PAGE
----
Your body is an unique mechanism. When there is something wrong and it can’t be fixed by itself, it immediately sends us messages and symptoms to recognize it. Our task is to listen to them carefully and visit a doctor, if needed, to find a solution.
One of such signals is heavy bleeding during menstruation. It is normal to experience a heavier flow on the first or second day of a period. But if you need to change a sanitary napkin more often than once in one hour and bleeding makes it impossible to leave the house or to fully participate in your life for more than two days per month, you need to take action. There may also be a need for concern if your period lasts more than seven days.
Heavy or prolonged menstrual periods, i.e. menorrhagia, is the most popular type of abnormal bleeding from the uterus. About 25% of women face this problem. The most common times for women to experience heavy menstrual periods are during the first few years of menstruation, and then again during the final two to three years before menopause. The reasons of it could be both hormonal and physical.
A hormonal imbalance is the most common cause of heavy menstrual bleeding. After girls start to menstruate and for several years before the menopause, hormone levels can be unstable, which often leads to excessive uterine bleeding during periods. Women who experience thyroid problems could also be in the group of risk for heavy flow.
In addition to hormonal imbalance, intense bleeding may be caused by physical conditions. The most common are uterine fibroid tumours or polyps. They often occur in the uterus during a woman’s 30s or 40s. The cause of their appearance is unclear. Sometimes mental stress can also result in many ailments, including heavy menstrual bleeding.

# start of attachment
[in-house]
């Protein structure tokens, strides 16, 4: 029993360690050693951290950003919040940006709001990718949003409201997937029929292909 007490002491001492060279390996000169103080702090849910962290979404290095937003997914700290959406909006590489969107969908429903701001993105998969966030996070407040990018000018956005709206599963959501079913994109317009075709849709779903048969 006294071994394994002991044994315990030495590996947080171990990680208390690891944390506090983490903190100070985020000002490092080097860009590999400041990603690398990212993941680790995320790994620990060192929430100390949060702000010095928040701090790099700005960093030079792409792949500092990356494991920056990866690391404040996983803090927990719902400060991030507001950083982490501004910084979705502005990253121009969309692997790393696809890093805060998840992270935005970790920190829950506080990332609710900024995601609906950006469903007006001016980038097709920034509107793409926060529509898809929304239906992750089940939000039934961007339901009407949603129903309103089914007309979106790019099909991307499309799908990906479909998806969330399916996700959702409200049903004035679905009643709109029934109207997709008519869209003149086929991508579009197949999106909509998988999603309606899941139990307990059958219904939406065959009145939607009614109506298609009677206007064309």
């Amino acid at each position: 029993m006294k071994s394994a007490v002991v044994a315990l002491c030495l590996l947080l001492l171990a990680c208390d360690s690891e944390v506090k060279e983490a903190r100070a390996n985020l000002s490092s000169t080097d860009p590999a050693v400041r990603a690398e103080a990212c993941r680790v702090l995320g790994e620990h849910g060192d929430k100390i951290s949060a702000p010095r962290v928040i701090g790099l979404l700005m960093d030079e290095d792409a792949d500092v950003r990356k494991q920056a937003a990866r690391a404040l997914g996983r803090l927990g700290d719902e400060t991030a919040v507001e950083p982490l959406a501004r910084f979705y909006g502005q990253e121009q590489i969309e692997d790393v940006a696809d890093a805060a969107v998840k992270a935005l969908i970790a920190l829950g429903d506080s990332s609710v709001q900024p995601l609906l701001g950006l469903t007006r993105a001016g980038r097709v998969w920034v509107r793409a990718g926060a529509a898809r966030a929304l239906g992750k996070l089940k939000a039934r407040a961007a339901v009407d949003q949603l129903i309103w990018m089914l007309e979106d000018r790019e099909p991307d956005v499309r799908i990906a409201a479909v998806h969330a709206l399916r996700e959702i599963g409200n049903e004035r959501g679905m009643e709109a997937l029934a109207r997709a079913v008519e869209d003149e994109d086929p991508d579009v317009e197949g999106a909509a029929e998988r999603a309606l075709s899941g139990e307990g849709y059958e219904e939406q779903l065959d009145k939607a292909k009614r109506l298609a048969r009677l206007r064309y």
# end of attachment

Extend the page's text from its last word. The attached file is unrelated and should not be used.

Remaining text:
To find the reason of heavy bleeding, it is necessary to visit a doctor. A pelvic exam is the first step you should take in determining the cause of it. This exam should include a Pap smear, in addition to lab tests. An ultrasound is often performed to check for any abnormalities, such as fibroids. Prepare for a visit – keep a record of your flow for a cycle or two (note how often do you need to change sanitary napkin and how many of them do you use per day). But remember – if flow is so heavy that you start to feel dizzy when you stand up, you should go for an emergency doctor appointment.
In severe cases, heavy menstruation can interfere with sleep and daily activities. The loss of blood through heavy periods can lead to iron-deficiency anaemia, causing symptoms such as fatigue and shortness of breath. That is why women who experience excessive bleeding should be monitored closely for anaemia and treated with iron supplementation.
Nowadays there are different effective treatments for heavy flow. Based on your specific cause, a doctor will find the best solution for you. But make sure that you provide yourself everything to feel protected during heavy flow days – look for this information on napkins’ packs. Use pads which are dedicated for heavy flow, change them regularly and always make sure that you use just air breathable sanitary napkins. Thanks to this you will feel much more comfortable and will protect your intimate area from irritations.
Contact your gynecologist whenever you’re unsure about any reproductive health symptom you experience. Remember that every woman is responsible for her own health and happiness!